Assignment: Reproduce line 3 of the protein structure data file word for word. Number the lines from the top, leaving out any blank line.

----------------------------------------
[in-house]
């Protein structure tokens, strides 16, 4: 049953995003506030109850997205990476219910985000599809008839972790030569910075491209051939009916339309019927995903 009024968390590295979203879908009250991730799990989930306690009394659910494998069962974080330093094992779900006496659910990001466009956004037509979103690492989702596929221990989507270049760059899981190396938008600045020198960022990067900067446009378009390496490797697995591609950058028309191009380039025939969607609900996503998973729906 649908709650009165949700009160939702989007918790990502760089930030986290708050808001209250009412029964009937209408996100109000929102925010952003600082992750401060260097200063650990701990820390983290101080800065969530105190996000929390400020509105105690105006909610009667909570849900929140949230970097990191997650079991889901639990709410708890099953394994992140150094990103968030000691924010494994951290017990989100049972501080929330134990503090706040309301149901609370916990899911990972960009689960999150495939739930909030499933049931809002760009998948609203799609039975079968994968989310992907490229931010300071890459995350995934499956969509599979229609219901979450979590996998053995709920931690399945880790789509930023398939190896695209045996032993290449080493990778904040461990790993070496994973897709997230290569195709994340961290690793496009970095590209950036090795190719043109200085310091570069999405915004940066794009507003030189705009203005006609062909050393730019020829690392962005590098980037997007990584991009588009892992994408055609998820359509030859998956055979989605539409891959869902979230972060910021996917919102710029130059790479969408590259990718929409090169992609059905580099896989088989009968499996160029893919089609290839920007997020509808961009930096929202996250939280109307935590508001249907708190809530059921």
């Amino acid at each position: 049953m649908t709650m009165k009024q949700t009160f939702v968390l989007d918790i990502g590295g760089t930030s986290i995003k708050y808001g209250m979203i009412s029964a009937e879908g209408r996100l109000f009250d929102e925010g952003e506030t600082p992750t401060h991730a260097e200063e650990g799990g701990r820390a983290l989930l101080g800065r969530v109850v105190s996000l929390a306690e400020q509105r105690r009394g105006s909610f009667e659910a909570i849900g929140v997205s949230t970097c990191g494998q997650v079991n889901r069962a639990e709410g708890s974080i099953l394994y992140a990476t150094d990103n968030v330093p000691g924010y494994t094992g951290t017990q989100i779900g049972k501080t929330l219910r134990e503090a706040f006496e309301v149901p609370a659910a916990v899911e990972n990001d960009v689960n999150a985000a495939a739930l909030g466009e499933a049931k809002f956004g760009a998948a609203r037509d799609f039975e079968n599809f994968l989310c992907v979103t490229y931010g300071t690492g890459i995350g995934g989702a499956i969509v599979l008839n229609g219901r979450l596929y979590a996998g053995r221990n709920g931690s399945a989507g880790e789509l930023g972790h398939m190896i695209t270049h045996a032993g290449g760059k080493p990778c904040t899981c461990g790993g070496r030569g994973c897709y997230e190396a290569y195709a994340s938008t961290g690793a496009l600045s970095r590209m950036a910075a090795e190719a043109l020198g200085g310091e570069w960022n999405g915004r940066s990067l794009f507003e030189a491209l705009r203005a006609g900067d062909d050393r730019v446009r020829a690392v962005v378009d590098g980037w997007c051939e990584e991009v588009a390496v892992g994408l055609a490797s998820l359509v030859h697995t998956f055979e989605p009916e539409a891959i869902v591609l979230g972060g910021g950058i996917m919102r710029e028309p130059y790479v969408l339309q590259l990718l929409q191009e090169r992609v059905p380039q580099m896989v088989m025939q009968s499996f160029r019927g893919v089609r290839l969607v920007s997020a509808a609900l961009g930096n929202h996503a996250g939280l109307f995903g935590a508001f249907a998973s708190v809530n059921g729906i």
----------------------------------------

């Amino acid at each position: 049953m649908t709650m009165k009024q949700t009160f939702v968390l989007d918790i990502g590295g760089t930030s986290i995003k708050y808001g209250m979203i009412s029964a009937e879908g209408r996100l109000f009250d929102e925010g952003e506030t600082p992750t401060h991730a260097e200063e650990g799990g701990r820390a983290l989930l101080g800065r969530v109850v105190s996000l929390a306690e400020q509105r105690r009394g105006s909610f009667e659910a909570i849900g929140v997205s949230t970097c990191g494998q997650v079991n889901r069962a639990e709410g708890s974080i099953l394994y992140a990476t150094d990103n968030v330093p000691g924010y494994t094992g951290t017990q989100i779900g049972k501080t929330l219910r134990e503090a706040f006496e309301v149901p609370a659910a916990v899911e990972n990001d960009v689960n999150a985000a495939a739930l909030g466009e499933a049931k809002f956004g760009a998948a609203r037509d799609f039975e079968n599809f994968l989310c992907v979103t490229y931010g300071t690492g890459i995350g995934g989702a499956i969509v599979l008839n229609g219901r979450l596929y979590a996998g053995r221990n709920g931690s399945a989507g880790e789509l930023g972790h398939m190896i695209t270049h045996a032993g290449g760059k080493p990778c904040t899981c461990g790993g070496r030569g994973c897709y997230e190396a290569y195709a994340s938008t961290g690793a496009l600045s970095r590209m950036a910075a090795e190719a043109l020198g200085g310091e570069w960022n999405g915004r940066s990067l794009f507003e030189a491209l705009r203005a006609g900067d062909d050393r730019v446009r020829a690392v962005v378009d590098g980037w997007c051939e990584e991009v588009a390496v892992g994408l055609a490797s998820l359509v030859h697995t998956f055979e989605p009916e539409a891959i869902v591609l979230g972060g910021g950058i996917m919102r710029e028309p130059y790479v969408l339309q590259l990718l929409q191009e090169r992609v059905p380039q580099m896989v088989m025939q009968s499996f160029r019927g893919v089609r290839l969607v920007s997020a509808a609900l961009g930096n929202h996503a996250g939280l109307f995903g935590a508001f249907a998973s708190v809530n059921g729906i």